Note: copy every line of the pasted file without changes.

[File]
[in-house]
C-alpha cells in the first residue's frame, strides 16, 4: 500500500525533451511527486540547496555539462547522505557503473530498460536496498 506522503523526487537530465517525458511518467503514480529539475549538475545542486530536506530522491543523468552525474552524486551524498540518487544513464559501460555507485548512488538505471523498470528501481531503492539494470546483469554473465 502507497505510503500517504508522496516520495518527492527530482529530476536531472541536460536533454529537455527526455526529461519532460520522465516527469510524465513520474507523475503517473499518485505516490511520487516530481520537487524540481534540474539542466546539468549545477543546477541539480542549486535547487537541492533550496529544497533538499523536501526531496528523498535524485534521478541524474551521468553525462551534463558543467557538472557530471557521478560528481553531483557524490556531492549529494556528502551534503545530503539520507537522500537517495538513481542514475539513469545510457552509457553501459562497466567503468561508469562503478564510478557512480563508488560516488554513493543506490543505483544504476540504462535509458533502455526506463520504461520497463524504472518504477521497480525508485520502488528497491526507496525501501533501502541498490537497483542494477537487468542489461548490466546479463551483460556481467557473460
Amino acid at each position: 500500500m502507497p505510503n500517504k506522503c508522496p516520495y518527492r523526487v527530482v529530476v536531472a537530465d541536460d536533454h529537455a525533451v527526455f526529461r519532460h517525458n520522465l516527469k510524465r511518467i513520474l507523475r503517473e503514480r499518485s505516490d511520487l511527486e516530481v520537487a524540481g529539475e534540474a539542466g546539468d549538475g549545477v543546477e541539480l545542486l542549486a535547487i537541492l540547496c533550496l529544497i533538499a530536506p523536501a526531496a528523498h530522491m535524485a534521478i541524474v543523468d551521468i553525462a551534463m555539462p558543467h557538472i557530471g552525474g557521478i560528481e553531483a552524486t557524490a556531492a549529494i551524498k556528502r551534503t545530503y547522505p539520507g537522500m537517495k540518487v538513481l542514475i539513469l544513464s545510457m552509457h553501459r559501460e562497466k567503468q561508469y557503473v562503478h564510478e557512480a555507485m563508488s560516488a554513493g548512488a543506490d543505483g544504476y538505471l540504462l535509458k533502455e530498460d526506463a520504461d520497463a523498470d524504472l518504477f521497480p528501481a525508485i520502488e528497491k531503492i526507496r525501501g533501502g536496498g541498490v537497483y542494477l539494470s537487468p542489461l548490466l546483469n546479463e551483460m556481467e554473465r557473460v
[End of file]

[in-house]
C-alpha cells in the first residue's frame, strides 16, 4: 500500500525533451511527486540547496555539462547522505557503473530498460536496498 506522503523526487537530465517525458511518467503514480529539475549538475545542486530536506530522491543523468552525474552524486551524498540518487544513464559501460555507485548512488538505471523498470528501481531503492539494470546483469554473465 502507497505510503500517504508522496516520495518527492527530482529530476536531472541536460536533454529537455527526455526529461519532460520522465516527469510524465513520474507523475503517473499518485505516490511520487516530481520537487524540481534540474539542466546539468549545477543546477541539480542549486535547487537541492533550496529544497533538499523536501526531496528523498535524485534521478541524474551521468553525462551534463558543467557538472557530471557521478560528481553531483557524490556531492549529494556528502551534503545530503539520507537522500537517495538513481542514475539513469545510457552509457553501459562497466567503468561508469562503478564510478557512480563508488560516488554513493543506490543505483544504476540504462535509458533502455526506463520504461520497463524504472518504477521497480525508485520502488528497491526507496525501501533501502541498490537497483542494477537487468542489461548490466546479463551483460556481467557473460
Amino acid at each position: 500500500m502507497p505510503n500517504k506522503c508522496p516520495y518527492r523526487v527530482v529530476v536531472a537530465d541536460d536533454h529537455a525533451v527526455f526529461r519532460h517525458n520522465l516527469k510524465r511518467i513520474l507523475r503517473e503514480r499518485s505516490d511520487l511527486e516530481v520537487a524540481g529539475e534540474a539542466g546539468d549538475g549545477v543546477e541539480l545542486l542549486a535547487i537541492l540547496c533550496l529544497i533538499a530536506p523536501a526531496a528523498h530522491m535524485a534521478i541524474v543523468d551521468i553525462a551534463m555539462p558543467h557538472i557530471g552525474g557521478i560528481e553531483a552524486t557524490a556531492a549529494i551524498k556528502r551534503t545530503y547522505p539520507g537522500m537517495k540518487v538513481l542514475i539513469l544513464s545510457m552509457h553501459r559501460e562497466k567503468q561508469y557503473v562503478h564510478e557512480a555507485m563508488s560516488a554513493g548512488a543506490d543505483g544504476y538505471l540504462l535509458k533502455e530498460d526506463a520504461d520497463a523498470d524504472l518504477f521497480p528501481a525508485i520502488e528497491k531503492i526507496r525501501g533501502g536496498g541498490v537497483y542494477l539494470s537487468p542489461l548490466l546483469n546479463e551483460m556481467e554473465r557473460v